case. To collect and arrange this evidence, would be
superfluous. But I cannot forbear to mention the man..
ner in which the promises of the covenant are spoken
of, in Hebrews vi. 13th, and onward, as God's swear.
ing, and as his oath, and as declarative of his counsel ;
therefore, exhibiting ground of sure confidence to Abra-
- ham. “For when God made promise to Abraham, be-

cause he could swear by no greater, he swore by
himself, saying, surely, blessing, I will bless thee ;
and multiplying, I will multiply thee ; and so, after he
had patiently endured, he obtained the promise : For
men verily swear by the greater, and an oath for confir.

uno

mation is to them the end of all strife. Wherein, (that is, in this very engagement entered into with Abraham.) God, willing more abundantly to shew unto the heirs, of promise the immutability of his counsel, confirmed it by an oath ; that by two immutable things, in which it is impossible for God to lie, we might have strong con. solation who have fled for refuge, to lay hold upon the hope set before us, which hope we have, as an anchor to the soul, both sure and stedfast, entering to that within the vail.” It is to be noticed, that the immutabili. ty of God's counsel, is here said to be revealed in the promises made to Abraham ; and is extended to all the heirs of promise, or subjects of grace, who are considered as united with him in the reception of the blessing. This immutable counsel, this strong consolation, and this hope which is sure and stedfast, are a common inheri. tance among all who, as believers, are objects of prom, ise ; whether they now exist or not ; those who live after Christ, as well as those who lived before him ; and are all connected with the oath, addressed to Abra, ham. The counsel was what the oath confirmed to him, and to all the heirs of promise. The counsel and the oath are two immutable things, in which it is impossible for God to lie. He can neither alter his purpose, nor forfeit his veracity. As this counsel, and this oath respect all the heirs of promise, they furnish strong consolation to them, the moment they have evidence that they have fled for refuge, to lay hold on the hope set before them. The hope they possess, being founded upon such a bottom, is indeed sure and stedfast. It is so sure and so stedfast, that nothing, not even their own pervérseness, cán unsettle it. Surely then, the covenant established with Abraham, is the Gospel covenant; God's one gracious and eternal covemant, under a particular application, and its promises are absolute. It is evidently in this view that Christ's advent is spoken of, Luke i. 72, as taking place “ in remembrance of the covenant." If he had not come, God would unfaithfully have forgotten his covenant. *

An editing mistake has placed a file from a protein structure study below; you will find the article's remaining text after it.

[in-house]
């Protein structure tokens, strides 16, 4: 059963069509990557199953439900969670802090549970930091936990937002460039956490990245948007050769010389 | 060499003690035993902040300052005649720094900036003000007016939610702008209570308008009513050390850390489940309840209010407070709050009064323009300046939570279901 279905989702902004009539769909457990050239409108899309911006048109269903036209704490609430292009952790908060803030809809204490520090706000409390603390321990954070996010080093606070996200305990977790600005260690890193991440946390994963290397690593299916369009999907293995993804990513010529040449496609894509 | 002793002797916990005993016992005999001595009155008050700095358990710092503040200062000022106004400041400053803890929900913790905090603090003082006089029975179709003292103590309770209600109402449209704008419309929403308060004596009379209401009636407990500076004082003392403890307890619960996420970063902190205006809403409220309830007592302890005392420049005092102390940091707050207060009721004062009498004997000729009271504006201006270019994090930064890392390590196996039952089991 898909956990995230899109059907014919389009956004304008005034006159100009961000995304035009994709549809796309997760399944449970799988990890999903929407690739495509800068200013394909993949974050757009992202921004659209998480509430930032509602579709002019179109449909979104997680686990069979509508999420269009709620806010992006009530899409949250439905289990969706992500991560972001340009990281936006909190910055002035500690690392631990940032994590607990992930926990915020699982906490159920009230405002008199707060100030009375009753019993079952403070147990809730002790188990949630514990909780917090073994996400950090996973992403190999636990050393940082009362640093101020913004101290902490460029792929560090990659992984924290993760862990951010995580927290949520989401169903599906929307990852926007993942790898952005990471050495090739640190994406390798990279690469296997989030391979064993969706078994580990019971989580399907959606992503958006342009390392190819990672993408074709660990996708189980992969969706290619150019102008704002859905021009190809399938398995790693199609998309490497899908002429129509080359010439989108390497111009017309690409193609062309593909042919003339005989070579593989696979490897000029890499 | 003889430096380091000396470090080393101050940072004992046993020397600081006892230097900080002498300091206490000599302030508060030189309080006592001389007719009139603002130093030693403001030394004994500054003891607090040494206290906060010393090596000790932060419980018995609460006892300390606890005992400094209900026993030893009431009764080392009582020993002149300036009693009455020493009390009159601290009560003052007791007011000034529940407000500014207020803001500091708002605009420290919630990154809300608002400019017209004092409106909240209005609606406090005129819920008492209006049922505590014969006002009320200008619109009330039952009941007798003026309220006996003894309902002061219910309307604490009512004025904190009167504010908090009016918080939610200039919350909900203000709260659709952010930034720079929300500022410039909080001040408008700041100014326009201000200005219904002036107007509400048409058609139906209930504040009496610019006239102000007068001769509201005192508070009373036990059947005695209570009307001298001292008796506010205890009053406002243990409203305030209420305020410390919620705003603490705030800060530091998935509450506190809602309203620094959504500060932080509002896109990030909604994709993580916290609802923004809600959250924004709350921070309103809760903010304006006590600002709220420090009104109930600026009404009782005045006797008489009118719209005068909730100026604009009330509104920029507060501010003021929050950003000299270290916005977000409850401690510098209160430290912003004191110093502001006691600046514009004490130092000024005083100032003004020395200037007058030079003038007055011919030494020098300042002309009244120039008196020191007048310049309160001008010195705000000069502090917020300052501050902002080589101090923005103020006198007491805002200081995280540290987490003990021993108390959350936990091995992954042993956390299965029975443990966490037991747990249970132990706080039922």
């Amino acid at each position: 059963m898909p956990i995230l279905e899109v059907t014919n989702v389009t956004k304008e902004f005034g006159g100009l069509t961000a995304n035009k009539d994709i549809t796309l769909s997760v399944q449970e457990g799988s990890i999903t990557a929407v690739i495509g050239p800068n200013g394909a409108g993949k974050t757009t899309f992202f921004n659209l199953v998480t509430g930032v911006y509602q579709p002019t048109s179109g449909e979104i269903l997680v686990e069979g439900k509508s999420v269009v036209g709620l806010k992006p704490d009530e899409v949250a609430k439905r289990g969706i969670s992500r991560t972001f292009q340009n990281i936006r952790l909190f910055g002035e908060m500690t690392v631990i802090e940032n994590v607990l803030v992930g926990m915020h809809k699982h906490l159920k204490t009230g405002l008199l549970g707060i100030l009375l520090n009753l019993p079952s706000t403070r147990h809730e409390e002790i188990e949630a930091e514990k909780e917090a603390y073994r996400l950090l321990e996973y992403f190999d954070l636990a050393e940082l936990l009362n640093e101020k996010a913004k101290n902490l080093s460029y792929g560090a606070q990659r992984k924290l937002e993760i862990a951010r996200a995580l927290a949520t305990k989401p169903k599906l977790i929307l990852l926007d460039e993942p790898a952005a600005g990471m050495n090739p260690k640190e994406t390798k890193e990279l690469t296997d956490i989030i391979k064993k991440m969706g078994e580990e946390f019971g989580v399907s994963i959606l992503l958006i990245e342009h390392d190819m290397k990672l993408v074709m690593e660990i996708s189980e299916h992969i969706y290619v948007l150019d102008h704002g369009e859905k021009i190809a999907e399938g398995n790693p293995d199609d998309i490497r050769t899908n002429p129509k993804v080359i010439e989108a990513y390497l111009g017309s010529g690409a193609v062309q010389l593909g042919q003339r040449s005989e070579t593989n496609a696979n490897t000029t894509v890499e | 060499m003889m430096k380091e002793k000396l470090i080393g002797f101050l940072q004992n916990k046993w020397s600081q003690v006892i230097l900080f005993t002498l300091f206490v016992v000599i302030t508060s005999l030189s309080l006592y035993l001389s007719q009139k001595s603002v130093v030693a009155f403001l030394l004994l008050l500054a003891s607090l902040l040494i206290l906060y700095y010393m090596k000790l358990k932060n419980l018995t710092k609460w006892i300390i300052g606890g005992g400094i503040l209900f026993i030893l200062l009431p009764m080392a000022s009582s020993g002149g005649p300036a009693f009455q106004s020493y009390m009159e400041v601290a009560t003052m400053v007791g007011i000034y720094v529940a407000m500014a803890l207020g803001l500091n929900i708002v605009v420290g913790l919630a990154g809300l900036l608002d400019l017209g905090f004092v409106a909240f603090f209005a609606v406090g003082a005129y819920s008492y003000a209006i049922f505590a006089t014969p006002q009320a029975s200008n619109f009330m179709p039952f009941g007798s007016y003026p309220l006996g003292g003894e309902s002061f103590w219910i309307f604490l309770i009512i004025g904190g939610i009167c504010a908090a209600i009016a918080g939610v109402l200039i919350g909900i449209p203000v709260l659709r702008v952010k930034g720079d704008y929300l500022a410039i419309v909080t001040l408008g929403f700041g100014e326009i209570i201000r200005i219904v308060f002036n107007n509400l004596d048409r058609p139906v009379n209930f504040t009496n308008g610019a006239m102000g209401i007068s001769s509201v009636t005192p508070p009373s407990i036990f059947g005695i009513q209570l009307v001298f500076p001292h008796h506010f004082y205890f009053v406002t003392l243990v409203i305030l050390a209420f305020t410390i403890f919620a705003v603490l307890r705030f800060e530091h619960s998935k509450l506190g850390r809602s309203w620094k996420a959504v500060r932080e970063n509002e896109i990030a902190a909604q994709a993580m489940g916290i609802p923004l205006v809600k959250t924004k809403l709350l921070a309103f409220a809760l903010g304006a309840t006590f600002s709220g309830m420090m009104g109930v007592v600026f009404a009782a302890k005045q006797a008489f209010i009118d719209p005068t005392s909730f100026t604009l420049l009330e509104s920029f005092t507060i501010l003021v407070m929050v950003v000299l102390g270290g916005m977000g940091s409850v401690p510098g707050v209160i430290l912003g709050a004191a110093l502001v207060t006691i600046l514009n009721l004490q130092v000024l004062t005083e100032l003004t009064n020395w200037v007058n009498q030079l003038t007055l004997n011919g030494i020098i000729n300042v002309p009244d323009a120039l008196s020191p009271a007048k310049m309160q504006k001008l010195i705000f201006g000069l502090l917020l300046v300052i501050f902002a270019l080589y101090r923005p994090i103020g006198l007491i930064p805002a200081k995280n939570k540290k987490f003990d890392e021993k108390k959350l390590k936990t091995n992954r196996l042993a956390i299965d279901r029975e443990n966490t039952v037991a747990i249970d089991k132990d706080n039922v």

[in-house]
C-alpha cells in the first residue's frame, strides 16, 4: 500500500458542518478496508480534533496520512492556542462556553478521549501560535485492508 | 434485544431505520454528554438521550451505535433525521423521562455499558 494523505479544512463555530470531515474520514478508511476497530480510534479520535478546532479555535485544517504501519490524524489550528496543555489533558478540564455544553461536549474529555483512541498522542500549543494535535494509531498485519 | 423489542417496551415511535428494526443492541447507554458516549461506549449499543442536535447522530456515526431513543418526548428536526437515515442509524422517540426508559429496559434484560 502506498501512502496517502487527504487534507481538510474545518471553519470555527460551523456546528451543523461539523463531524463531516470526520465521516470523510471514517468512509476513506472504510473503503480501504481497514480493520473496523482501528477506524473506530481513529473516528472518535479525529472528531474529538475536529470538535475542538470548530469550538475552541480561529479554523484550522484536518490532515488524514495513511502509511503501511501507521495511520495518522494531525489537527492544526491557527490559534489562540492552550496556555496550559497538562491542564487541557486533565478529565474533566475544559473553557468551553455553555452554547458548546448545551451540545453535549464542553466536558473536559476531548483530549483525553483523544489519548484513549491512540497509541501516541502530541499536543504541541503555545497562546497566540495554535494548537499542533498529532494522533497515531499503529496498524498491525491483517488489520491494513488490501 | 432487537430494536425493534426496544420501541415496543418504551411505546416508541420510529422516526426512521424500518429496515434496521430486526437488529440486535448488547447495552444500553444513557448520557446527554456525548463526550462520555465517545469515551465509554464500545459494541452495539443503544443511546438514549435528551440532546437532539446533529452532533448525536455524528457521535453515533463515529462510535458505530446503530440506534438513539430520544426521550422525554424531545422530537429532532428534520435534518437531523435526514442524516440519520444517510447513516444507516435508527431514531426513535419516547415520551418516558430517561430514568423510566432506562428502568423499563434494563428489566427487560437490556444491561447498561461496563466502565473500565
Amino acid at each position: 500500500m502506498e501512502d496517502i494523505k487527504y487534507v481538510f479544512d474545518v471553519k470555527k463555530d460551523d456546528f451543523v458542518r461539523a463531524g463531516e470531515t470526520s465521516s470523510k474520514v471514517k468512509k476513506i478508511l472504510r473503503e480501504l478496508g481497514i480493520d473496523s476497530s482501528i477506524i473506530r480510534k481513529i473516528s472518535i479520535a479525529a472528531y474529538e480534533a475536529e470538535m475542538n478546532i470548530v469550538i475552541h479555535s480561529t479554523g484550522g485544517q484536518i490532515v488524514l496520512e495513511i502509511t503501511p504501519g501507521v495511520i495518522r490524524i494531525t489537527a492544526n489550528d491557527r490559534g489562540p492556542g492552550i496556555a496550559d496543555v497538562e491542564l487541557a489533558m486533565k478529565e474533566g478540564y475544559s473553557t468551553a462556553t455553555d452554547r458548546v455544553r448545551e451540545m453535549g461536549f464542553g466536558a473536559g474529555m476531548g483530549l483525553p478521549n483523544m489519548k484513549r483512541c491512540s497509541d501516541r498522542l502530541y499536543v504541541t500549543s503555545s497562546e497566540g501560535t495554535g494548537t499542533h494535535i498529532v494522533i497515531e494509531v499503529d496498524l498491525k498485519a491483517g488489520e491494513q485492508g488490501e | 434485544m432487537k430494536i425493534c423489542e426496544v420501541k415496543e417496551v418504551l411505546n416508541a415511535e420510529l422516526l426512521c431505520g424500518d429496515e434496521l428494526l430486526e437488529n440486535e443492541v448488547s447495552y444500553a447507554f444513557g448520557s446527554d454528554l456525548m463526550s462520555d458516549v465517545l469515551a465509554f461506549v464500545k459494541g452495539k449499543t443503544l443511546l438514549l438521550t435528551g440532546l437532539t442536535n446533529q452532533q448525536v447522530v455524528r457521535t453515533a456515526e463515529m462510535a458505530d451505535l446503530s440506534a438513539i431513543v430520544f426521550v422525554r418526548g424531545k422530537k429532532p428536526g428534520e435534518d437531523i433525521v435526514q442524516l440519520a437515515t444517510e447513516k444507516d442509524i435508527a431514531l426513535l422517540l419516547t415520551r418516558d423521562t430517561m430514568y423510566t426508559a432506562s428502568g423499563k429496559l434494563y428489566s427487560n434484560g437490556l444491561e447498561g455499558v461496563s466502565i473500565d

* Dr. Bellamy, though in favor of the conditionality of the covenant of circumcision, concedes, that it was expressed in the form of an absolute unconditional promise."

See Reply to Mather, page 32. •

To suppose the promises of this covenant condition, | al, is to suppose, that at the time they were made, there Twas no security that one of them would take effect. It

is to suppose there was no certainty that God would
establish his covenant with Abraham's seed at all; that
he would ever give them the land of Canaan ; or that in
his seed all the families of the earth would be blessed.

If any one should imagine that the initial language of
this coyenant, ".Walk before me, and be thou perfect.
And I will make my covenant between me and thee,”! , -
implies, that the promises of the covenant are suspend.
ed upon a condition, a recurrence to what has been
şaid will surely correct his mistake. This was simply